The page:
7 LDS Comebacks in Baseball History

by Rob Joyce

The Yankees aren’t necessarily trying to write history, but they would certainly be adding a chapter to a very short book. After blundering away Game 2 to falling behind 2-0 in the ALDS to Cleveland, a pair of wins in New York by the Bombers has evened up the series and forced a decisive Game 5 at Progressive Field on Wednesday.

Since baseball experimented with a three-round postseason format in 1981, then adopted the measure for good in 1995, only seven teams have overcome 0-2 deficits to win the best-of-five series.

While not the biggest obstacle overcome in a baseball series ever – for the sake of Yankee fans we’ll ignore the 2004 ALCS – here are those seven teams that faced elimination three times, and won:

2015 ALDS:

The most recent team to do it was the Blue Jays, who dropped the first two games at home to the Rangers, including a 6-4, 14-inning marathon in Game 2. A pair of four-run Toronto wins in Texas forced a return to Rogers Centre for one of the most memorable postseason innings in recent memory.

A 1-1 game to begin the inning, Texas scored when a throw back to the pitcher deflected off Shin-Soo Choo’s bat, allowing Rougned Odor to race home from third. Trash was thrown onto the field and players were pulled off the field. Then in the bottom half three straight errors gave the Jays life, leading to Jose Bautista’s epic bat flip homer and the benches then clearing. When all was said and done, it was Toronto 6, Texas 3 to complete the comeback.

2012 NLDS:

Like the Blue Jays and Rangers, the road teams had success in this series between the Giants and Reds. Cincinnati won the first two games in San Francisco, combining to win 14-2. The Giants returned the favor at Great American Ballpark, staving off elimination in Game 3 with a 2-1, 10-inning win then pulling away in Game 4 by an 8-3 final.

In Game 5 the Giants would cap the comeback by doing all of their damage in the fifth inning of a scoreless game. A Brandon Crawford RBI triple and an error made it 2-0 San Francisco before Buster Posey hit a grand slam. The hole was too much for Cincy to climb out of, as the Giants advanced and went on to win the World Series.

2003 ALDS:

Oakland took a 2-0 series lead on Boston with a 12th inning squeeze play to win Game 1 and a strong Barry Zito start to take Game 2. Back at Fenway, Trot Nixon walked-off in the 11th for the Red Sox in Game 3, then David Ortiz began his postseason magic with a go-ahead eighth inning double in Game 4.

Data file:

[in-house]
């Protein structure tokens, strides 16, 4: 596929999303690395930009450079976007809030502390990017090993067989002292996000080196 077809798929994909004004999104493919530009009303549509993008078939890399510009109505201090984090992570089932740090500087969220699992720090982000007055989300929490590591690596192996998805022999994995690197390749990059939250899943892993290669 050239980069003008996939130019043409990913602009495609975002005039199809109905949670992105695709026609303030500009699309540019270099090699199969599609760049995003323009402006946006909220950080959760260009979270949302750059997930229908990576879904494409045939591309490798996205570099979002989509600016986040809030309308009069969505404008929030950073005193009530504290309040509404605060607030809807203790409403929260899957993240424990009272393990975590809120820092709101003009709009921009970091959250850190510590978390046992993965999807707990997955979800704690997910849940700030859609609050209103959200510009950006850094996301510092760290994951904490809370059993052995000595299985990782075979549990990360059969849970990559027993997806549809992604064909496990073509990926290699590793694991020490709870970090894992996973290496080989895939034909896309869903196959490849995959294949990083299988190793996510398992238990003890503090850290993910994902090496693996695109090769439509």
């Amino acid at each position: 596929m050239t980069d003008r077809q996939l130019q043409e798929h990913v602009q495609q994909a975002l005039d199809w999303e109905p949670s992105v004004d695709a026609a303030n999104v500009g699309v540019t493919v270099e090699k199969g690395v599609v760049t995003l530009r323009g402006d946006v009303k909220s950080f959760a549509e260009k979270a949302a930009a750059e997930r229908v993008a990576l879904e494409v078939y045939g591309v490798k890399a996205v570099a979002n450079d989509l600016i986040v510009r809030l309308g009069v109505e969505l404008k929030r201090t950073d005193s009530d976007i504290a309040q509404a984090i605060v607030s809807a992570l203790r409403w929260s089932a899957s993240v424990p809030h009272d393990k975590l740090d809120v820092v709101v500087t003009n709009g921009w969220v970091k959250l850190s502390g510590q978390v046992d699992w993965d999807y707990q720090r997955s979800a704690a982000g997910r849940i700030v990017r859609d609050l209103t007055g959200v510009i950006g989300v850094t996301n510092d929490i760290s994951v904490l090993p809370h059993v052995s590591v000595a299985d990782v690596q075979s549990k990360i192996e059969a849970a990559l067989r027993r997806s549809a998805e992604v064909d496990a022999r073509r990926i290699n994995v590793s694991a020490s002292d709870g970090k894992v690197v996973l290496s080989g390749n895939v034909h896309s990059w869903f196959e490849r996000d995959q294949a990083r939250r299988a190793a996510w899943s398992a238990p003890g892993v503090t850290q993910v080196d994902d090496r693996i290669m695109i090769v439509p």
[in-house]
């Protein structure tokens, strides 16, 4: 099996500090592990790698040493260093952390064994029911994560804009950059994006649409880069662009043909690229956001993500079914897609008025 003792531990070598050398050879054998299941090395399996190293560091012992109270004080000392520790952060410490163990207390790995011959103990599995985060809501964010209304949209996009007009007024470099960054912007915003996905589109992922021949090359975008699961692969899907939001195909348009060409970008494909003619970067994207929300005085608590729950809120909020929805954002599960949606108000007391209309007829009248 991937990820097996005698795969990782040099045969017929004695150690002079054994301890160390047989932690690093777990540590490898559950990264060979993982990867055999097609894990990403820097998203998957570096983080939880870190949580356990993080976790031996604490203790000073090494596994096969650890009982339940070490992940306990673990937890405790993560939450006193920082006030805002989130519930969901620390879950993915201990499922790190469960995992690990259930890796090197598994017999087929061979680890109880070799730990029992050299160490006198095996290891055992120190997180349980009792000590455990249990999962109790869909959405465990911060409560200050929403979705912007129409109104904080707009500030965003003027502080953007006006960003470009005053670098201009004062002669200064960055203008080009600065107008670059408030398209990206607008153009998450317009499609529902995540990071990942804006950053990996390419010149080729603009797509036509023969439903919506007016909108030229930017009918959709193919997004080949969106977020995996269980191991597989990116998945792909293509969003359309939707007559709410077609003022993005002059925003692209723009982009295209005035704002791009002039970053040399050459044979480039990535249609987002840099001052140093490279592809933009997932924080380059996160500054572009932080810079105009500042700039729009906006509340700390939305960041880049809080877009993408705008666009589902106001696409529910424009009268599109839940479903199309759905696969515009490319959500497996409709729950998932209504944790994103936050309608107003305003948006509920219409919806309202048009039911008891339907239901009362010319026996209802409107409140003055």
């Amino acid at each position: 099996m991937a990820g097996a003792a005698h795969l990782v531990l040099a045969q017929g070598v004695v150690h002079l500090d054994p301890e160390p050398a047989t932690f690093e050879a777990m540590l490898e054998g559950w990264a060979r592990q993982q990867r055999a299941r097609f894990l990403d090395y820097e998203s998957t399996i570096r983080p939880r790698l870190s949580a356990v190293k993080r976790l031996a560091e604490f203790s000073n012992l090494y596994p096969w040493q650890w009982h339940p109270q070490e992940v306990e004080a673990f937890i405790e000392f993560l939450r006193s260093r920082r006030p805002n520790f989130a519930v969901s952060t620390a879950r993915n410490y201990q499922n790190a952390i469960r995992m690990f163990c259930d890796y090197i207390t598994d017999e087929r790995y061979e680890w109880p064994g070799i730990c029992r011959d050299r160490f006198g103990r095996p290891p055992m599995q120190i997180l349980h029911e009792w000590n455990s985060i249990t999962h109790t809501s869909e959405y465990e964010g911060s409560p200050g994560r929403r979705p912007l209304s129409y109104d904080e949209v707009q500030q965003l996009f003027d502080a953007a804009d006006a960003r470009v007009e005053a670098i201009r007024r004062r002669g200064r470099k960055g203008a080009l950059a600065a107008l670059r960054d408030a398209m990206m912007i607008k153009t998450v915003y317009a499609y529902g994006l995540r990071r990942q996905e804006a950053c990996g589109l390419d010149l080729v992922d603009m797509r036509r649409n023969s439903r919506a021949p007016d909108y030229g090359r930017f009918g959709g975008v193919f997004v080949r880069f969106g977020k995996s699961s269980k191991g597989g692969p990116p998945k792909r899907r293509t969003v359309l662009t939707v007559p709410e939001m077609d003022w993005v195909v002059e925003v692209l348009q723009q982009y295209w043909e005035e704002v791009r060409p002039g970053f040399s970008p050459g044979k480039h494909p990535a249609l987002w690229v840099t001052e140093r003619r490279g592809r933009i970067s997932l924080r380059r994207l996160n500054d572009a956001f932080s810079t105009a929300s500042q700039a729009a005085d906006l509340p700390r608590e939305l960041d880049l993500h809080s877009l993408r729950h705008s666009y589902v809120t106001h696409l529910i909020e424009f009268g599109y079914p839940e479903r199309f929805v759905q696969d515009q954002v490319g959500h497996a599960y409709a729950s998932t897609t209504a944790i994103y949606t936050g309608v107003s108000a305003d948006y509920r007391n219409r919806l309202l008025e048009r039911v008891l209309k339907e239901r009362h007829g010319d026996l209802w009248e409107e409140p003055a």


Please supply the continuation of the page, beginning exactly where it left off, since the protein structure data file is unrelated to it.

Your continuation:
Back in Oakland for the decisive Game 5 the Sox only needed one inning of offense, as Jason Varitek hit a solo homer in the sixth to tie the game at 1, then later in the inning Manny Ramirez provided the kill shot with a three-run blast as Boston moved on by a 4-3 final.

2001 ALDS:

The Yankees overcame an 0-2 deficit to stun the Athletics, with a 9-2 win in Game 4 and a 5-3 clincher in Game 5, but history remembers Game 3 as the seminal moment of this series. Jorge Posada provided the game’s only run with a solo home run in the fifth inning off Barry Zito, but even that takes a historical backseat to the seventh inning, when Derek Jeter made “The Flip” to help lock up the 1-0 win.

1999 ALDS:

Cleveland took Game 1 from Boston 3-2 in walk-off fashion, but otherwise this series wasn’t for pitching fans. An 11-1 blowout in Game 2 gave the Indians a 2-0 series lead heading to Fenway, where the Red Sox responded by tying the series in a big way, winning 9-3 and 23-7 (not a typo) in Game 4.

Then in Game 5 it was an offensive show early on. Cleveland led 3-2 after an inning and 5-2 after two full. The Red Sox then used a five-run top of the third to take a 7-5 edge thanks in part to a Troy O’Leary grand slam, only to see Cleveland comeback with a three-run bottom half (are you keeping up?). In short, heading to the bottom of the fourth the game was tied 8-8 when Pedro Martinez entered the game in relief. Six hitless, shutout innings later the Red Sox won 12-8 and advanced.

1995 ALDS:

Dropping the first two games to the Yankees in the Bronx, the Mariners returned to Seattle needing three straight wins at the Kingdome. Randy Johnson dazzled in Game 3, Edgar Martinez’s go-ahead grand slam in the eighth inning catapulted the M’s to a Game 4 win, then Game 5 was a classic.

With New York up 4-2 heading into the bottom of the eighth Seattle was able to scrape across a pair of runs off starter David Cone, forcing extra innings. In the top of the 11th Randy Velarde hit an RBI single to give the Yanks a 5-4 lead. In the bottom half, a Joey Cora bunt and Ken Griffey Jr. single set up the greatest play in Mariners’ history to date: Edgar Martinez’s walk-off double.

1981 NLDS:

Down 0-2, the Dodgers rode their pitching staff to overcome the deficit against the Astros. In Game 3 Burt Hooton went seven strong in a 6-1 Los Angeles win. In Game 4 rookie Fernando Valenzuela went the distance in a 2-1 thriller. Then in Game 5, Jerry Reuss out-dueled Nolan Ryan, as the Dodgers scored three in the sixth inning and it was more than enough. Reuss pitched a five-hit shutout to carry LA to a 4-0 victory that would ultimately end with a World Series title.

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